WASHINGTON - First the good news: The worst of the painful housing slump and the credit crunch might come to an end this year. Now the bad: The economy will weaken further and unemployment will rise.
That’s the latest outlook from forecasters in a survey to be released today by the National Association for Business Economics. It will take time for any rays of light to poke through the economic clouds, though.
A growing number of economists believe the country is on the brink of a recession or in one already, dragged down by all the problems in housing, credit and financial markets. Now, 56 percent of the economists think the economy has started or will enter a recession this year.
That’s up from 45 percent in a February survey. If there is a recession, it likely will be short and shallow, economists said.
Forecasters downgraded their projections for economic growth. They now predict the economy, which grew by 2.2 percent last year, will slow to 1.4 percent this year.
That’s lower than the 1.8 percent growth projected in February.
If the new figure proves correct, it would mark the weakest growth since the last recession in 2001.
Next year, the economy should grow by 2.3 percent, less than previously forecast. “Although housing and credit markets will gradually loosen their grip, U.S economic growth is expected to only slowly return to health,” said Ellen Hughes-Cromwick, president of the group and chief economist at Ford Motor Co.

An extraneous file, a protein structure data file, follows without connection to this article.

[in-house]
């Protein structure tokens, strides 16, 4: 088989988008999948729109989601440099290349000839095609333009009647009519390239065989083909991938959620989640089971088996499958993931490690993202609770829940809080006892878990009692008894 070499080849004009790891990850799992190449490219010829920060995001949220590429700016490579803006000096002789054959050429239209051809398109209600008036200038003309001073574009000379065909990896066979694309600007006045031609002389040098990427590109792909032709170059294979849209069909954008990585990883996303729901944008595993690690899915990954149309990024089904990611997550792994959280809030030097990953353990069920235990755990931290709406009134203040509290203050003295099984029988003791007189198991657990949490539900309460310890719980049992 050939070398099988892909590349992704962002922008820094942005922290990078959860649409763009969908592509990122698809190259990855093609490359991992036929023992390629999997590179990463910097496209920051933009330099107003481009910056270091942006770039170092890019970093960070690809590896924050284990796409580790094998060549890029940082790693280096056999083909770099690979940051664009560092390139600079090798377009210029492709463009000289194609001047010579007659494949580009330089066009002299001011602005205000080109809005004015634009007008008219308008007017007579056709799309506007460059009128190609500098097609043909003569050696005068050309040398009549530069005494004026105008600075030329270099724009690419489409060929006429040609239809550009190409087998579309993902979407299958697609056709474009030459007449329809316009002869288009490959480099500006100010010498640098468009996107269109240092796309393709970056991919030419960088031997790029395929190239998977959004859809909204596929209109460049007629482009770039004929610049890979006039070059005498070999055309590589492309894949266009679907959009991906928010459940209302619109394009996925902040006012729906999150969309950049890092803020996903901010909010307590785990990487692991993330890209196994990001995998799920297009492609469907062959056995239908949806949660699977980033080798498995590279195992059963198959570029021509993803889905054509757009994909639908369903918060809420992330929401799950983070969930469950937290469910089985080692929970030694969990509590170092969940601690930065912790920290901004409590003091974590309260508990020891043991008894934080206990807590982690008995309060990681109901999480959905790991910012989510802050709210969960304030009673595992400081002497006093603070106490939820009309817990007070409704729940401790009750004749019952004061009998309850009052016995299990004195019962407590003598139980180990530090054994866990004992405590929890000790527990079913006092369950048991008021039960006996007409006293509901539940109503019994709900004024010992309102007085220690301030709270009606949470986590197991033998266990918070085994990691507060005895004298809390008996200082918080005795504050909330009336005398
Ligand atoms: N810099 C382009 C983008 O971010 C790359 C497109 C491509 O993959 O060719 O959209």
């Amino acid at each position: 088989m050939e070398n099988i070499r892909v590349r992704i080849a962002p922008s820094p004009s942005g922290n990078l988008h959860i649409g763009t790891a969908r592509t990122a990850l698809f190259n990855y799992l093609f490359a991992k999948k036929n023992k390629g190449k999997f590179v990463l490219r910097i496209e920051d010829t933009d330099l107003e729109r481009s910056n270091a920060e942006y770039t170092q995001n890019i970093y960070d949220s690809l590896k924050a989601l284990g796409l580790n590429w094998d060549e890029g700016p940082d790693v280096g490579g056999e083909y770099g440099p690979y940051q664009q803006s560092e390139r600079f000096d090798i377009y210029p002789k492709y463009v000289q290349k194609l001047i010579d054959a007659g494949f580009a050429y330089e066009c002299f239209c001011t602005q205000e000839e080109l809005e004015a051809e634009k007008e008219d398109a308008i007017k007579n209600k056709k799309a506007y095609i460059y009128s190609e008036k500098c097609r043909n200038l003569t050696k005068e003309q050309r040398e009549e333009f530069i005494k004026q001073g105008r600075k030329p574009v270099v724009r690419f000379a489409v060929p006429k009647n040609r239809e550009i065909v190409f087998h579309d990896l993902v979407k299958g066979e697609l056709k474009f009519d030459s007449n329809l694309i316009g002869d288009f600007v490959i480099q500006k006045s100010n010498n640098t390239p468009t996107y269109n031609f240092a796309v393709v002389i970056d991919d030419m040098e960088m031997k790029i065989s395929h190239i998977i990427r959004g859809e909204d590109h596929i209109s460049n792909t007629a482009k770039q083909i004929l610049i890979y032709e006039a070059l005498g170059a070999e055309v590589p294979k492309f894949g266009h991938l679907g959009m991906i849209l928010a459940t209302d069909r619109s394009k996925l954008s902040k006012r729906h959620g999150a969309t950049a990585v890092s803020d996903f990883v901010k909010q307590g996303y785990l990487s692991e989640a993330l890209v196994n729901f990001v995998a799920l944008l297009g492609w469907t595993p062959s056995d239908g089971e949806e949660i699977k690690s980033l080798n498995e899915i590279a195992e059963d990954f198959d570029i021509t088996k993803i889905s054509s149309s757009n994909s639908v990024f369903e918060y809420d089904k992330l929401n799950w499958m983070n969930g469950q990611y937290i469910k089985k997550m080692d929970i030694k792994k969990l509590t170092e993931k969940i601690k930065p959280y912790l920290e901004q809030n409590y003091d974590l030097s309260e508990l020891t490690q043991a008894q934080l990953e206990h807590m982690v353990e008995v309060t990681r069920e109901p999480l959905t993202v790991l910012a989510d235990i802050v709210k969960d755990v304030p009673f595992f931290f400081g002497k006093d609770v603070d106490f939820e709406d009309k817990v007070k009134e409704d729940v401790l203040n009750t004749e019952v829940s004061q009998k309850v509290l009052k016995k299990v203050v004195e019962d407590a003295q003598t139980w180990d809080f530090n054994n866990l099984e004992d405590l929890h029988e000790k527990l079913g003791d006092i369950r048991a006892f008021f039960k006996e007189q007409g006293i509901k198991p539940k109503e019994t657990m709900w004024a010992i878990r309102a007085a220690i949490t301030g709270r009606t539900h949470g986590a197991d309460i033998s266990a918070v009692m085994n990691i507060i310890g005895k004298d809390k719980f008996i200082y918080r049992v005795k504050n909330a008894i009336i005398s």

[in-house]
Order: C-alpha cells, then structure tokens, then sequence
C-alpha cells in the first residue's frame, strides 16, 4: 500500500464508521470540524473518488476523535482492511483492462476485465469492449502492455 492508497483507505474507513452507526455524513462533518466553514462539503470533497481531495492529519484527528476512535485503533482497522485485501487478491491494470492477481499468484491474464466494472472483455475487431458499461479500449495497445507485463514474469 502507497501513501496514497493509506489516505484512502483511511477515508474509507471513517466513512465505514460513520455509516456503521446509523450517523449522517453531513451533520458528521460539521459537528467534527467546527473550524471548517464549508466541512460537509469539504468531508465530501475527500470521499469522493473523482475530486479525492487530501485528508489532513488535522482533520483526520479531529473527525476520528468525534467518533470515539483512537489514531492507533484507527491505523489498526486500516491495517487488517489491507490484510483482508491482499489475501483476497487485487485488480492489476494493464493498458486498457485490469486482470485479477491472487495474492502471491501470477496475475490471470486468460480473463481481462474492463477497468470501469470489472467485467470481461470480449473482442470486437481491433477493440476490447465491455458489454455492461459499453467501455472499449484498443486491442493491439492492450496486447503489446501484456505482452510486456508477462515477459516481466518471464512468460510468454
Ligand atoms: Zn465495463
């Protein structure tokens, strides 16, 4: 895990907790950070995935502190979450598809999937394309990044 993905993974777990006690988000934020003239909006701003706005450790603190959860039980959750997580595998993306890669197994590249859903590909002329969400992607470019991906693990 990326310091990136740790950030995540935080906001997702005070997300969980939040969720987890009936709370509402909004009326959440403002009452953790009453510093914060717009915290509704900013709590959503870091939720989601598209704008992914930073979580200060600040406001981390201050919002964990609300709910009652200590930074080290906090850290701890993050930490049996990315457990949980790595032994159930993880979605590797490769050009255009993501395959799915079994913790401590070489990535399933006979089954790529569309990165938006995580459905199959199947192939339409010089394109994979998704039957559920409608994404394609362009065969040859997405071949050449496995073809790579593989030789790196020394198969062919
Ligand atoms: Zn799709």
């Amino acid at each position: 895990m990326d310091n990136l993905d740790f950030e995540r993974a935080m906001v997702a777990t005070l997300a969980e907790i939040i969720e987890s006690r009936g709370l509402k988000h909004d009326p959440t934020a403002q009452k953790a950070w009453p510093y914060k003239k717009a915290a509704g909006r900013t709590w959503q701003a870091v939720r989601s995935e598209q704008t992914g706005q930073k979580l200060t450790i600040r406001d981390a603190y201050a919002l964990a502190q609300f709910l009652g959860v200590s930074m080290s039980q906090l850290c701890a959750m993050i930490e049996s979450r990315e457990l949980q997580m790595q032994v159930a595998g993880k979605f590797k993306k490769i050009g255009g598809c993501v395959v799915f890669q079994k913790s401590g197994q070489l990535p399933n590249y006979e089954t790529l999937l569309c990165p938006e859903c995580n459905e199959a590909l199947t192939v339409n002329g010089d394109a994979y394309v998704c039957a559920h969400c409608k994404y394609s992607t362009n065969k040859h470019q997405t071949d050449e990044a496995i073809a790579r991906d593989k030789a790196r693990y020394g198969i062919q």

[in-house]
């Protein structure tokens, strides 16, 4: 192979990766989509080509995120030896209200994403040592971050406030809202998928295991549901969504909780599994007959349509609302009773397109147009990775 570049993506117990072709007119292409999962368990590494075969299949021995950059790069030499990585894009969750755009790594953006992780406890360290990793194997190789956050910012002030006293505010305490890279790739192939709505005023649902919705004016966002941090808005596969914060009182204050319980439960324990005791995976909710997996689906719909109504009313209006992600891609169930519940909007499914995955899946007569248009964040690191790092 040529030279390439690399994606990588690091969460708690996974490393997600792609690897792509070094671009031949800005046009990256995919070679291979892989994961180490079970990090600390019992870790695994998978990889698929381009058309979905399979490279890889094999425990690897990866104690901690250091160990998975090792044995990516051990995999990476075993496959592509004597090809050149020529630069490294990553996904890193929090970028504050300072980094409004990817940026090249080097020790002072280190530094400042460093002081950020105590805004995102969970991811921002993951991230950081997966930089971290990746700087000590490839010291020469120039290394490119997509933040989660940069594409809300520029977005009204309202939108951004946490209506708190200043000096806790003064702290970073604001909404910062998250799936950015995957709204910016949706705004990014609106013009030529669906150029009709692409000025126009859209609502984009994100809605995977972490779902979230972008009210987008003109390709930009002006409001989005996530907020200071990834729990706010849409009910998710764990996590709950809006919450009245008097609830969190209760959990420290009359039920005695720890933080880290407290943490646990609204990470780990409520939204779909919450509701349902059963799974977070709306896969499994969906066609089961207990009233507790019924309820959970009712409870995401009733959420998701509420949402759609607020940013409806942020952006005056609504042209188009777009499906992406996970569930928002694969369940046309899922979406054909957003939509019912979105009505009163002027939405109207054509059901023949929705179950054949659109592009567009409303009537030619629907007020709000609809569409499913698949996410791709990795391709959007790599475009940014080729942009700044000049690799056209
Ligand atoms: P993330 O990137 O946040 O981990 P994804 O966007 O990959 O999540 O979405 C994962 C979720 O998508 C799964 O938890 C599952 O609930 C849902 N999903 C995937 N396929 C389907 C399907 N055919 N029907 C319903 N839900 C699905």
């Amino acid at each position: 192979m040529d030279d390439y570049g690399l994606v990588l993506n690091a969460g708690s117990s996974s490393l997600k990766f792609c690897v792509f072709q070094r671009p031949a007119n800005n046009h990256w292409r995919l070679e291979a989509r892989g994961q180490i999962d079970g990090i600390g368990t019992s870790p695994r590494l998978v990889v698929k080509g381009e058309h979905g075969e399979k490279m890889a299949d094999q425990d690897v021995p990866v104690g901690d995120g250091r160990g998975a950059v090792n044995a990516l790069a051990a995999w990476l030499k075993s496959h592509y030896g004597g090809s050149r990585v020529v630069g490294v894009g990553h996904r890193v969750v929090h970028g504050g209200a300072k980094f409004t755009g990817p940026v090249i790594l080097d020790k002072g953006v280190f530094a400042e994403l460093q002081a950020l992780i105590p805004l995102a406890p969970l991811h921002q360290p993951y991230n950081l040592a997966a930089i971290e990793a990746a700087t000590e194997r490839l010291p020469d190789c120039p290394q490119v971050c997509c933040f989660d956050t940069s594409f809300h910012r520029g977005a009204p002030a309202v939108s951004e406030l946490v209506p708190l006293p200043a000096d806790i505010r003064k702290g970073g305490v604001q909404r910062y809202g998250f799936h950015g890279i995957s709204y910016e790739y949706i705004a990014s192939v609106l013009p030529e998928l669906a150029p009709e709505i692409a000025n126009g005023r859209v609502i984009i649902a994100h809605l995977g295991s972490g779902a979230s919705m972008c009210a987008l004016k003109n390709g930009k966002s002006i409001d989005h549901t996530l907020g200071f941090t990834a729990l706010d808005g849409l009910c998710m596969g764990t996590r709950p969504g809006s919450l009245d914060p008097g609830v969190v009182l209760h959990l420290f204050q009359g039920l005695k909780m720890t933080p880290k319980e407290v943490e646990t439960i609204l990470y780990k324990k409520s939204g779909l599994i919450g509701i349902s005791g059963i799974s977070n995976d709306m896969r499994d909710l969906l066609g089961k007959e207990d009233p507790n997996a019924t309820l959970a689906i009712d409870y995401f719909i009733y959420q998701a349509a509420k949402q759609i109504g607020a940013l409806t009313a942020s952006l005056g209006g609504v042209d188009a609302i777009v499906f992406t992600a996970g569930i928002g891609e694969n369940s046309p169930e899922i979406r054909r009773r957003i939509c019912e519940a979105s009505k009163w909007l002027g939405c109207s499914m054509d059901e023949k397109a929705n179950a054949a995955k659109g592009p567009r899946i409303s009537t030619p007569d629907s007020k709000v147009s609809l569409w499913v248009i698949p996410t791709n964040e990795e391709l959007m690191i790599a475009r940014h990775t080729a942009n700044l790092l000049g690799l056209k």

Given the outlook for sluggish overall economic activity, companies are likely to remain cautious in their spending and hiring.
The unemployment rate, which averaged 4.6 percent last year, will move higher.
Forecasters predict the jobless rate will hit 5.3 percent this year and 5.6 percent next year.
Forecasters hope the housing slump — in terms of home sales — will hit bottom this year.
However, economists were divided over whether the low point would be reached in the second, third or fourth quarters of this year.
House prices, though, are still expected to drop this year and next. On the credit front, economists predict conditions will improve in 2008’s second half.
“The economy is still going to be weak in the very near term, but the worst is likely to end this year with respect to the housing decline and the credit crunch,” said Lynn Reaser, chief economist at Bank of America’s Investment Strategies Group, who was involved in the survey, conducted April 17 through May 1.